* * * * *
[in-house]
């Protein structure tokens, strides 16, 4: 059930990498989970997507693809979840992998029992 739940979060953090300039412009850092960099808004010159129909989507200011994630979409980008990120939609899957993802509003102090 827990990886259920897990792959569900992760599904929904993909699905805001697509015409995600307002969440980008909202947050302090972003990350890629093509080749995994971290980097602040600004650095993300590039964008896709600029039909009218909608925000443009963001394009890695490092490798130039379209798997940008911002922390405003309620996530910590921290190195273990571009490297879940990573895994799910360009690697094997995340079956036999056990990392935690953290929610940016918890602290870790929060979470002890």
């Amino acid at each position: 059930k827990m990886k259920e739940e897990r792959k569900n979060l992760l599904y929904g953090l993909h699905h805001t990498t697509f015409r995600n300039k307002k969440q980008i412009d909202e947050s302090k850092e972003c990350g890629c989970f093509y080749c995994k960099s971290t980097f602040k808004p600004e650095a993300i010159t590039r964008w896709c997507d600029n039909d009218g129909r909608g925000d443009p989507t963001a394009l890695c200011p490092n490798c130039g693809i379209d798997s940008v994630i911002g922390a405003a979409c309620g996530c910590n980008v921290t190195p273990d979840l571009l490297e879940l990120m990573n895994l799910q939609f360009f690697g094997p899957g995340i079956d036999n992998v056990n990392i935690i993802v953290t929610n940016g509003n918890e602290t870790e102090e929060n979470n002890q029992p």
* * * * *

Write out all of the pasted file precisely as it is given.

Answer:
[in-house]
């Protein structure tokens, strides 16, 4: 059930990498989970997507693809979840992998029992 739940979060953090300039412009850092960099808004010159129909989507200011994630979409980008990120939609899957993802509003102090 827990990886259920897990792959569900992760599904929904993909699905805001697509015409995600307002969440980008909202947050302090972003990350890629093509080749995994971290980097602040600004650095993300590039964008896709600029039909009218909608925000443009963001394009890695490092490798130039379209798997940008911002922390405003309620996530910590921290190195273990571009490297879940990573895994799910360009690697094997995340079956036999056990990392935690953290929610940016918890602290870790929060979470002890």
């Amino acid at each position: 059930k827990m990886k259920e739940e897990r792959k569900n979060l992760l599904y929904g953090l993909h699905h805001t990498t697509f015409r995600n300039k307002k969440q980008i412009d909202e947050s302090k850092e972003c990350g890629c989970f093509y080749c995994k960099s971290t980097f602040k808004p600004e650095a993300i010159t590039r964008w896709c997507d600029n039909d009218g129909r909608g925000d443009p989507t963001a394009l890695c200011p490092n490798c130039g693809i379209d798997s940008v994630i911002g922390a405003a979409c309620g996530c910590n980008v921290t190195p273990d979840l571009l490297e879940l990120m990573n895994l799910q939609f360009f690697g094997p899957g995340i079956d036999n992998v056990n990392i935690i993802v953290t929610n940016g509003n918890e602290t870790e102090e929060n979470n002890q029992p």